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Articles by Anna Lappe

Anna Lappé is a national bestselling author, sustainable food advocate, and mom. The founding principal of the Small Planet Institute and Small Planet Fund, her latest book is Diet for a Hot Planet.

All Articles

  • An interview with Mia MacDonald on China's growing appetite for U.S.-style meat production

    Mia MacDonald
    Mia MacDonald.
    Photo: Lawrence Berkeley National Laboratory

    Old MacDonald had a farm -- one resounding with oinks and moos and squawks. By today's standards, the old man's farm would count as a model of biodiversity. Researcher Mia MacDonald points out that across the planet, old ways of farming are giving way to the environmentally devastating factory farms we've pioneered in the West -- typically housing a single species of animal, confined by the thousands in conditions that would be alien to Old MacDonald's pigs and cows and chickens. For modern industrial-scale animal farms, the proper literary form is the scathing environmental report, not the children's ditty.

    At Brighter Green, an action think tank that helps advocacy groups take informed action through research and analysis, MacDonald is currently at work on a series of case studies on the spread of factory-style farming across the globe. She's cutting straight to the chase: China, the world's biggest nation, is the subject of the first case study.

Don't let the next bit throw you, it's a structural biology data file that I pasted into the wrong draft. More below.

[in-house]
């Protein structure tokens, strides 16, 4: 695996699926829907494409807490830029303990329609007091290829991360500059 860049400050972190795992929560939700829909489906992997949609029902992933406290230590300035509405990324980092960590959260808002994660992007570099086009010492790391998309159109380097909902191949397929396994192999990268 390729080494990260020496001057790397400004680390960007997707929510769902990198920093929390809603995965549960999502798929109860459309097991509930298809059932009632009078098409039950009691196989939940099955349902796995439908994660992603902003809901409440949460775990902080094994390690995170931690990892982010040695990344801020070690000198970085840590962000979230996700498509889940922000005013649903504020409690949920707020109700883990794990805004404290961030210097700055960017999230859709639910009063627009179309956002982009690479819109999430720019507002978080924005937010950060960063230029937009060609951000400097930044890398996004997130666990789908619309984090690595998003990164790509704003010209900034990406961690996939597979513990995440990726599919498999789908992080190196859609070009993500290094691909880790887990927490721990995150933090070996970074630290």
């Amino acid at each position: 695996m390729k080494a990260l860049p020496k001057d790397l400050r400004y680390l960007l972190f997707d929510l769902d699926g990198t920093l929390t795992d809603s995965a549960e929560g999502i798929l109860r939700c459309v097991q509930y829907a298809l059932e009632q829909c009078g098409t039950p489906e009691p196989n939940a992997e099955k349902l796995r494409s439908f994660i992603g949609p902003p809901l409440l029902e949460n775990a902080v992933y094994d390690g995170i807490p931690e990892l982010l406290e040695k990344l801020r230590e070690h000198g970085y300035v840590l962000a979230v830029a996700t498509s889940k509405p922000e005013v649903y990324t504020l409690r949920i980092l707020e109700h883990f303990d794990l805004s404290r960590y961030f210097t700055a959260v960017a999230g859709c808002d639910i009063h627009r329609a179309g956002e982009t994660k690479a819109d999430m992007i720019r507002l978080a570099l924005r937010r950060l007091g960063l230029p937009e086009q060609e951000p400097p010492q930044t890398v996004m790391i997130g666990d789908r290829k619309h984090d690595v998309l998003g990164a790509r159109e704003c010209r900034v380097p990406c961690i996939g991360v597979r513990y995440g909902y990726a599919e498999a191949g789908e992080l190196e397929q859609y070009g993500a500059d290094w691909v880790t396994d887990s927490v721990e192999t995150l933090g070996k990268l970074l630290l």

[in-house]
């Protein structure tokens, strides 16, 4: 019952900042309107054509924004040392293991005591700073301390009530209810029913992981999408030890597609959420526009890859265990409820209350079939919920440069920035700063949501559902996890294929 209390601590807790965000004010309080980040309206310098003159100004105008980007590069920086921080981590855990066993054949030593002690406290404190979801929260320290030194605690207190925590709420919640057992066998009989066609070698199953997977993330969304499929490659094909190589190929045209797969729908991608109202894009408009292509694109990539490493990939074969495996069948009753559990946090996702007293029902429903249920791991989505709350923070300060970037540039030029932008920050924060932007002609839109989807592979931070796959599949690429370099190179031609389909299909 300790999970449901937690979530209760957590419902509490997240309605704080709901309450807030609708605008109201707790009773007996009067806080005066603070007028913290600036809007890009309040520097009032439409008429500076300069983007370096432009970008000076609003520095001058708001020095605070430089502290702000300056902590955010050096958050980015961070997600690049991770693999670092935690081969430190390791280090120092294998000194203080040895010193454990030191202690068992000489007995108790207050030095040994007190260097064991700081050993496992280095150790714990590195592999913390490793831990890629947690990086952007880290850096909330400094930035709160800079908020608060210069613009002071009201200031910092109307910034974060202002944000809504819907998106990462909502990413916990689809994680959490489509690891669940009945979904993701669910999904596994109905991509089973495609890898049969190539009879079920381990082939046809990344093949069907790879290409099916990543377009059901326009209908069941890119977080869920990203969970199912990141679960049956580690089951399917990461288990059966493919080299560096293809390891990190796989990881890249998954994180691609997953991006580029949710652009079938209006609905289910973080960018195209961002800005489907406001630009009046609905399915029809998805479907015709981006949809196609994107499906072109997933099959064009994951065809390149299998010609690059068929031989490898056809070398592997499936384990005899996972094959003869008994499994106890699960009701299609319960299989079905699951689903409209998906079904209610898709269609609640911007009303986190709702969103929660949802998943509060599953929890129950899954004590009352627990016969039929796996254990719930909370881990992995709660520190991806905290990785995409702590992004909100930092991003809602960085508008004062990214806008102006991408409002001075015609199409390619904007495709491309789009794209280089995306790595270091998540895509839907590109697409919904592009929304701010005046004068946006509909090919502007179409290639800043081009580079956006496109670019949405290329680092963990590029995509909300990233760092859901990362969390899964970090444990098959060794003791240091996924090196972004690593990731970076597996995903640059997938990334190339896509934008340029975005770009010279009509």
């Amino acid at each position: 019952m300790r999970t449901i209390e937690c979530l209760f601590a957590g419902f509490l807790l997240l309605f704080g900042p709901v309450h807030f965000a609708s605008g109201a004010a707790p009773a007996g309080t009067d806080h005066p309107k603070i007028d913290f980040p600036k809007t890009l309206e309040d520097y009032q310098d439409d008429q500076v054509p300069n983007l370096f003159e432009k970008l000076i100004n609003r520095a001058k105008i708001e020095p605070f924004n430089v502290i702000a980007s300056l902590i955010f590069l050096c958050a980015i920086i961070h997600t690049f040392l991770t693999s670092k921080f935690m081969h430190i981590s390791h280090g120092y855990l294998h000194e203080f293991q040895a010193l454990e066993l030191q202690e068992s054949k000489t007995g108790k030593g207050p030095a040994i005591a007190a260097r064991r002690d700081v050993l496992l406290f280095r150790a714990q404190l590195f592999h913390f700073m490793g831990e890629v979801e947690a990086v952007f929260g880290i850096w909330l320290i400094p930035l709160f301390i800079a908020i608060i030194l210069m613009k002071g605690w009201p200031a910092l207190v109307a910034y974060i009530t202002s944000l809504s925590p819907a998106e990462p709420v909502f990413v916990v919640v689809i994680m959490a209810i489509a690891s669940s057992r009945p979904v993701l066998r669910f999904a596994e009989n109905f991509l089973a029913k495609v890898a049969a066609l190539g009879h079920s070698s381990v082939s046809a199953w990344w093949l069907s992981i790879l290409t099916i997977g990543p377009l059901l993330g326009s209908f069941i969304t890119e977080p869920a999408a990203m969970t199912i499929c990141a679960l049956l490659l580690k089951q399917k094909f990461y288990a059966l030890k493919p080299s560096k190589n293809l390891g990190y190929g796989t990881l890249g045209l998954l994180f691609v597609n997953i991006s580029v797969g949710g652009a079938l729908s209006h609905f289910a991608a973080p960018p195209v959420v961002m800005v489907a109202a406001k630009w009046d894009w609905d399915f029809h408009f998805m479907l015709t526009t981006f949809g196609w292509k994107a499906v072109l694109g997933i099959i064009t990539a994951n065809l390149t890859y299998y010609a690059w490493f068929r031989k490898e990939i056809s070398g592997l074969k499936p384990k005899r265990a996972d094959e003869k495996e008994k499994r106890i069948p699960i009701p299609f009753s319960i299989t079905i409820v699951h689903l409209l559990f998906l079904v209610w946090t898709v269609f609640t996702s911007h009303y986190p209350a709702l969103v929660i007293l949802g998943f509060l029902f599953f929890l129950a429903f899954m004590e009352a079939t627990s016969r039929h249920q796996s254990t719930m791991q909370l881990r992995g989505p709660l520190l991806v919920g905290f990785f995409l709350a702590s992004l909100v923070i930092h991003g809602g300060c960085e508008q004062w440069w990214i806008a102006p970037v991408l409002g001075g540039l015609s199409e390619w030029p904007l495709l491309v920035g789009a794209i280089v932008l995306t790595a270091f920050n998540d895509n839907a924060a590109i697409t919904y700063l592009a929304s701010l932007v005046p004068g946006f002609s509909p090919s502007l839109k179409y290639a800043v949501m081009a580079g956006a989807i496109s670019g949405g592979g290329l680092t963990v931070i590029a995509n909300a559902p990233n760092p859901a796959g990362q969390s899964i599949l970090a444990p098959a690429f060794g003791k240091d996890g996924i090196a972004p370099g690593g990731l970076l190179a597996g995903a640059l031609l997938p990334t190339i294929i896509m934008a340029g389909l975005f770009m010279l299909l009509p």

I caught up with Mia to discuss Brighter Green's new report, "Skillful Means: The Challenges of China's Encounter with Factory Farming" [PDF], which delves into China, meat, and the connection with our climate.

  • Roni Neff explains how the media miss the story on food’s connection to climate change

    In 2006, the U.N. Food and Agriculture Organization published a 390-page report called “Livestock’s Long Shadow.” The dense document came to a startling conclusion: Livestock production — including land-use changes for pasture and crop production — contributes more to global warming than every single car, train, and plane on the planet. Rajendra Pachauri, chair of […]

  • With food riots raging, let’s open the books on the finances of Big Ag

    When we talk about the crisis in food prices, we should scrape below the surface to explore who's actually benefiting from the crisis.

    Unless you've had your head stuck in the freezer at Dean & Deluca, you've heard about the food crisis across the planet.

    A recent Financial Times displayed this staggering map of the globe: Black dots marked each of the countries were food riots have been sparked in outrage against the rising prices of food. Thirty dots in all. A recent CNN report noted that "Riots, instability spread as food prices skyrocket." These surging costs, warns World Bank President Robert Zoellick, "could mean 'seven lost years' in the fight against worldwide poverty."

    With the food crisis as front page news, I couldn't help but notice which agribusiness company has just reported an 86 percent jump in its quarterly earnings.